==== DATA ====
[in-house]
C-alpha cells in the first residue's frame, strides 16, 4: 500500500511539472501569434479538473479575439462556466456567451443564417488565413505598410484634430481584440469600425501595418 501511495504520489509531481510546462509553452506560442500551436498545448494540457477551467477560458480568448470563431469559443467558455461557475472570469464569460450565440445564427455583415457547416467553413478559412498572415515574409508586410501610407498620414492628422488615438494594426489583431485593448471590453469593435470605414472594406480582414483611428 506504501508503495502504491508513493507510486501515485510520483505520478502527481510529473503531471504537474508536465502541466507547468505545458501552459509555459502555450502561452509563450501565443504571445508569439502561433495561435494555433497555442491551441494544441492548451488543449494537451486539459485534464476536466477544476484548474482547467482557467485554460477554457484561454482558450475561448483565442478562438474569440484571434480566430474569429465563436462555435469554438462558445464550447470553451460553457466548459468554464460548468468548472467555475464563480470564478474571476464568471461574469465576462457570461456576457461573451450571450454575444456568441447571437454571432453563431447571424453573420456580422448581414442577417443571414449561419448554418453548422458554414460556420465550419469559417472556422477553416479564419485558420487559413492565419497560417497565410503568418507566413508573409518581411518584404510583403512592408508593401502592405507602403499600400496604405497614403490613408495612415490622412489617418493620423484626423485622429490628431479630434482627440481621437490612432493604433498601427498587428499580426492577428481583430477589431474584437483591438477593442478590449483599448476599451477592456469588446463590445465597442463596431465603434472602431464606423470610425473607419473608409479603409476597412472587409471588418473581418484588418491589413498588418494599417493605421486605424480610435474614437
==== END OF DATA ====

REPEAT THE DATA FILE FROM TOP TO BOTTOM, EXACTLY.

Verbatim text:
[in-house]
C-alpha cells in the first residue's frame, strides 16, 4: 500500500511539472501569434479538473479575439462556466456567451443564417488565413505598410484634430481584440469600425501595418 501511495504520489509531481510546462509553452506560442500551436498545448494540457477551467477560458480568448470563431469559443467558455461557475472570469464569460450565440445564427455583415457547416467553413478559412498572415515574409508586410501610407498620414492628422488615438494594426489583431485593448471590453469593435470605414472594406480582414483611428 506504501508503495502504491508513493507510486501515485510520483505520478502527481510529473503531471504537474508536465502541466507547468505545458501552459509555459502555450502561452509563450501565443504571445508569439502561433495561435494555433497555442491551441494544441492548451488543449494537451486539459485534464476536466477544476484548474482547467482557467485554460477554457484561454482558450475561448483565442478562438474569440484571434480566430474569429465563436462555435469554438462558445464550447470553451460553457466548459468554464460548468468548472467555475464563480470564478474571476464568471461574469465576462457570461456576457461573451450571450454575444456568441447571437454571432453563431447571424453573420456580422448581414442577417443571414449561419448554418453548422458554414460556420465550419469559417472556422477553416479564419485558420487559413492565419497560417497565410503568418507566413508573409518581411518584404510583403512592408508593401502592405507602403499600400496604405497614403490613408495612415490622412489617418493620423484626423485622429490628431479630434482627440481621437490612432493604433498601427498587428499580426492577428481583430477589431474584437483591438477593442478590449483599448476599451477592456469588446463590445465597442463596431465603434472602431464606423470610425473607419473608409479603409476597412472587409471588418473581418484588418491589413498588418494599417493605421486605424480610435474614437